With President Barack Obama advocating a hike in the minimum wage, raises for state governmental employees and teachers, among others, were a hot topic of conversation, debate and decisions over this recently completed West Virginia legislative session.
Upping the federal minimum wage, we editors suspect, will become a reality, for, after all, the recession should be history by the time it goes into effect in the future. We've noticed that there is much discussion of this topic on the internet and media, with a lot of pros and cons being thrown out for argument. Any minimum wage increase, of course, hurts small businesses worse than the big ones, which are used to paying more than the minimum to get qualified workers. Equally true is that it makes a hardship on family owned franchises, which have to make payments to the parent company, based on their sales volume.
In the case of small businesses, the excess amount of money from the current wage to the new minimum one is paid for out of the pockets of the owners' profits. In other words, the owner makes less, therefore making it more difficult for him or her to stay in business.
Probably, this newspaper doesn't take a negative view of Mr. Obama increasing the federal minimum wage, because any business, like ours, depends on the creativity, hard work and efficiency of its employees. In fact, we editors appreciate this team effort that our employees render for their paychecks week after week. Truly, they make the hard and, at times, tense work look easy. At the same time, this business, unlike state government, isn't facing a $90-to-120 million shortfall in income over the next two years.
West Virginia's government, which had been ballyhooed as being so fiscally strong since the start of the 2008 Recession, is now feeling the sharp downturn in revenues that other states have faced in the near past. Now, to remedy the prospective deficit, Governor Earl Ray Tomblin has advocated raiding the State's Rainy Day Fund, a treasury of about $900 million to help balance the state's budget.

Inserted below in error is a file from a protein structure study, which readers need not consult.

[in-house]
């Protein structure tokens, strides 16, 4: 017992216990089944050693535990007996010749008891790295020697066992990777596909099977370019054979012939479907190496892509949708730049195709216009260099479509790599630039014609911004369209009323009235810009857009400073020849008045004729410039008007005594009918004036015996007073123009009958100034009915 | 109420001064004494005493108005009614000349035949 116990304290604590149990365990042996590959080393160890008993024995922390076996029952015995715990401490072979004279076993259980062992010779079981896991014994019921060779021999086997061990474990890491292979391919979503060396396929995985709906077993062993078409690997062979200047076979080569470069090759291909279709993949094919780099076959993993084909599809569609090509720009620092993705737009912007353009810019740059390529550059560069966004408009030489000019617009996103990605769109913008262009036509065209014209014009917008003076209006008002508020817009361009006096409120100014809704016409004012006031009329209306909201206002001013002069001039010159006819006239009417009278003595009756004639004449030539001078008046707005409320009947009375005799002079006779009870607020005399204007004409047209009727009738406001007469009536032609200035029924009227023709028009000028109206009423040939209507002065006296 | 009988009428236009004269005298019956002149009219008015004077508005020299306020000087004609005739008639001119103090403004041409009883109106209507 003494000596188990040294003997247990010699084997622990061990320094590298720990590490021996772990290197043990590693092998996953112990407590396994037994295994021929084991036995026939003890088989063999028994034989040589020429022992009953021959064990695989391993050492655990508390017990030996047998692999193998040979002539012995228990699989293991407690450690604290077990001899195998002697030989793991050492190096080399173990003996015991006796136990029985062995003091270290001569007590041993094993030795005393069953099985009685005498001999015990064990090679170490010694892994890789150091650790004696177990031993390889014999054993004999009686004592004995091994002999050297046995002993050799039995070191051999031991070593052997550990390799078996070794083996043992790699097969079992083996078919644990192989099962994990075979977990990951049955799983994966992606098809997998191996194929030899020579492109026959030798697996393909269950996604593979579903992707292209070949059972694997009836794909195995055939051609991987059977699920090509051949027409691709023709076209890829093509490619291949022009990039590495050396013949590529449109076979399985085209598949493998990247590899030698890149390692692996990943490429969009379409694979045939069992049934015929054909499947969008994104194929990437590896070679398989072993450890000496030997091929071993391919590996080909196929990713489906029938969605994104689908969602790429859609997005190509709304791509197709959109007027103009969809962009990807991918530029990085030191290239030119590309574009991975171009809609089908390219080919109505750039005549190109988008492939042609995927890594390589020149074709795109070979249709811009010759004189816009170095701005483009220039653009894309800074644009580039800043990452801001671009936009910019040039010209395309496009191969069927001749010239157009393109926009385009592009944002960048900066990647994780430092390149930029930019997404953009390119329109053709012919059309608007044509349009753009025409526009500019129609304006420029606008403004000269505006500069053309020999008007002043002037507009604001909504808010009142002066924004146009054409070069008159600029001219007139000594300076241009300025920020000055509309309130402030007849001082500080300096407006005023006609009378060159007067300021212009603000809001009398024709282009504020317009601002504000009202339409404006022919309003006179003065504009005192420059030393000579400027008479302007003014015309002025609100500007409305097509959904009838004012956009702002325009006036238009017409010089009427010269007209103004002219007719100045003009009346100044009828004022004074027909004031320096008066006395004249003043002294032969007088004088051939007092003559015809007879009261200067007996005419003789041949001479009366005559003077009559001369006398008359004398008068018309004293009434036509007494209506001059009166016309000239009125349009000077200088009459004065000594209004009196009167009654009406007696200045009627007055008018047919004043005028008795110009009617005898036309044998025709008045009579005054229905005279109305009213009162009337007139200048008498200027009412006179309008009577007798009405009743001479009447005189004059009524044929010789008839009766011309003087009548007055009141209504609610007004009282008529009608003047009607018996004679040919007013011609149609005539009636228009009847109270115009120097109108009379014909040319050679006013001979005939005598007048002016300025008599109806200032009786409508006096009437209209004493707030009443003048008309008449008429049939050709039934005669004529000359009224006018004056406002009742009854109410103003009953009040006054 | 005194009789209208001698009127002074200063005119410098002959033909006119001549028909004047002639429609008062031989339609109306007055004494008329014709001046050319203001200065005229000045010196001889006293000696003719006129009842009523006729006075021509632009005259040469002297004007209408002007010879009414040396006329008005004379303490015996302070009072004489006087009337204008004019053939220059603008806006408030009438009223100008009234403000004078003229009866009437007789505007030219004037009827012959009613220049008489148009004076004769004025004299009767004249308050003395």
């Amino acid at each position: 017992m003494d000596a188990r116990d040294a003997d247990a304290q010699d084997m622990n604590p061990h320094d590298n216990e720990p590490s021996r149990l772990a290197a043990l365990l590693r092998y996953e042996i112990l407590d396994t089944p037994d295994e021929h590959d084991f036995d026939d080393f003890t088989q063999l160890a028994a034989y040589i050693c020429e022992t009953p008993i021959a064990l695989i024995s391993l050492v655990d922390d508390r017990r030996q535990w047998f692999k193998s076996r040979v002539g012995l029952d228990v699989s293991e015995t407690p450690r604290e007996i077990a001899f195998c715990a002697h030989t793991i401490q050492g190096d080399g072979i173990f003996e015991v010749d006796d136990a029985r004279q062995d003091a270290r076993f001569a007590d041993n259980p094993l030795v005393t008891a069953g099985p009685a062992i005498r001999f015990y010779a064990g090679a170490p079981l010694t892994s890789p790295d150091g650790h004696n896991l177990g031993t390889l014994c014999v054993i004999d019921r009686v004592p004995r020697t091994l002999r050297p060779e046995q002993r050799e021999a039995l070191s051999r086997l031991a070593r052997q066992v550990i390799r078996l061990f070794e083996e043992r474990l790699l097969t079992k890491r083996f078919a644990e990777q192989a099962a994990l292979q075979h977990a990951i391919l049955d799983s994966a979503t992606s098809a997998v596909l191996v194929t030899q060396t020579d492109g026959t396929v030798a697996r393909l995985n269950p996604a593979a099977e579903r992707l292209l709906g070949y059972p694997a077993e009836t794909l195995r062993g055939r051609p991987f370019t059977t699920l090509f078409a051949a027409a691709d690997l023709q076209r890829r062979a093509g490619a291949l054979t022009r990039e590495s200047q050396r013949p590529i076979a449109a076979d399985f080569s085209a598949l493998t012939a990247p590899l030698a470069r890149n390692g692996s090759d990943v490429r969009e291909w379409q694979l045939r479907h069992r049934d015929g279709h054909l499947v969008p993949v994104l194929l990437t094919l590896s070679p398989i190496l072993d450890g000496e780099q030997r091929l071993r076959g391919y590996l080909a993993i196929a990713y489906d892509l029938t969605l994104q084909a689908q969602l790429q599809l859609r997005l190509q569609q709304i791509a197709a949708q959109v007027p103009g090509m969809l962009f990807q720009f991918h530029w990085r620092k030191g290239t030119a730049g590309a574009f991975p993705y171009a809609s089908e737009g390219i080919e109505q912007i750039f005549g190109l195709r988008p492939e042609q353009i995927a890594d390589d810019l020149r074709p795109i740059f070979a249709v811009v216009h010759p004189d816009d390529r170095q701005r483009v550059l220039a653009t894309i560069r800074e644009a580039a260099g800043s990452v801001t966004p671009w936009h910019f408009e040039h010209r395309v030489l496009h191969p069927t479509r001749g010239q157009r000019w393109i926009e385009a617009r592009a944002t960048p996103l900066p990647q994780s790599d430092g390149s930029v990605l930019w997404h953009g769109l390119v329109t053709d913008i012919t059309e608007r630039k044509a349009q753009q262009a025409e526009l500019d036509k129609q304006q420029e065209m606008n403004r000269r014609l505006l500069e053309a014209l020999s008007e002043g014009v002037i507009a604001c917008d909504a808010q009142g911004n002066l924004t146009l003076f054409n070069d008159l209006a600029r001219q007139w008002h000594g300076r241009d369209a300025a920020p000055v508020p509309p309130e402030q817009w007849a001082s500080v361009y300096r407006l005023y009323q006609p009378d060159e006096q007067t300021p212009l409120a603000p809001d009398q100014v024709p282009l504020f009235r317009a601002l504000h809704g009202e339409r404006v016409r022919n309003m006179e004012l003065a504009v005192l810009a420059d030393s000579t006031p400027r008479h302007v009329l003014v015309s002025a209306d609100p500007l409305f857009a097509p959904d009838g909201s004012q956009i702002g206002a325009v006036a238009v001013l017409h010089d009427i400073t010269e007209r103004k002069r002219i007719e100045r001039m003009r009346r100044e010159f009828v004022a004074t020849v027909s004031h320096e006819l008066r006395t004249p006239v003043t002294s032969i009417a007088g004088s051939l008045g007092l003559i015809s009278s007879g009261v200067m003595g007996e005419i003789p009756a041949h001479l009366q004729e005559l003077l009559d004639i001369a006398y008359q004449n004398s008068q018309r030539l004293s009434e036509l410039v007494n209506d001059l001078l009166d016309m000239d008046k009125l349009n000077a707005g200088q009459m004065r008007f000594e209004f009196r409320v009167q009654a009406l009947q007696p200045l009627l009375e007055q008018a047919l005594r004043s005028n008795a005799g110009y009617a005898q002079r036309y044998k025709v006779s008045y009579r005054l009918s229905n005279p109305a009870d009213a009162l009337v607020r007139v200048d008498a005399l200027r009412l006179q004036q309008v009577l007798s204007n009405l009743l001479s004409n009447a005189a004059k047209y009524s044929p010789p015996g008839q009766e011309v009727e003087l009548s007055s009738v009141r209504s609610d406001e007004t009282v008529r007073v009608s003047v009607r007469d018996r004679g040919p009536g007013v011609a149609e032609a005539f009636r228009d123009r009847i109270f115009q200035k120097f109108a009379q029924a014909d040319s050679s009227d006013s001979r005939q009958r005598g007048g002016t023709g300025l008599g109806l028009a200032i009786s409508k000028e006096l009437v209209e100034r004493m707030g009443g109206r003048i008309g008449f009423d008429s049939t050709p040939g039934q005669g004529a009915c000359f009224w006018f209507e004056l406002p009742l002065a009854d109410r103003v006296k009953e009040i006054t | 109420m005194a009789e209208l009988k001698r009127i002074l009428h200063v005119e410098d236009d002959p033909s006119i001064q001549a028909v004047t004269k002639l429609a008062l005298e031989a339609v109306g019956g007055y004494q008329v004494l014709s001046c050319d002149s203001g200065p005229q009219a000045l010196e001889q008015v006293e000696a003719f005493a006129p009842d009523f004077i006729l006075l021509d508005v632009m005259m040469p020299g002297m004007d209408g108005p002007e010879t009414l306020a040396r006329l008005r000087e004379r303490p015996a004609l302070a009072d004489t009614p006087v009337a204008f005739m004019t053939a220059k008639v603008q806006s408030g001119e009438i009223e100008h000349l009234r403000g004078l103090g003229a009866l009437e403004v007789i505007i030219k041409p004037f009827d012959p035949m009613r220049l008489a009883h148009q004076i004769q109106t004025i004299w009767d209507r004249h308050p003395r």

This fiscal year, approximately $40 million will be needed to help keep the "wolf away from the (state's) door." Since the Rainy Day Fund is meant for disaster relief and other such unforeseen emergencies that means that there will be $40 million less in relief funds available for derecho, wind, snow, tornado, flood, and other natural disaster remediation, not to discount the possibility of industrial giant gaffs, like the tainted water disaster experienced in Charleston and its surrounding region on January 9, 2014.
In the main, and with the state suffering from millions of dollars in financial shortfalls of revenues, this is not the right time for large pay increases for state and governmental employees. Unfortunately, there are no for profit businesses that we editors know of that are able to give pay raises to their employees at this time in Central West Virginia. When the recession, hopefully, comes to an end, it may be more likely that increases in pay may become a possibility. But, for a reality check now, potential pay increases are nil.
David H. Corcoran, Sr., Publisher-Sr. Editor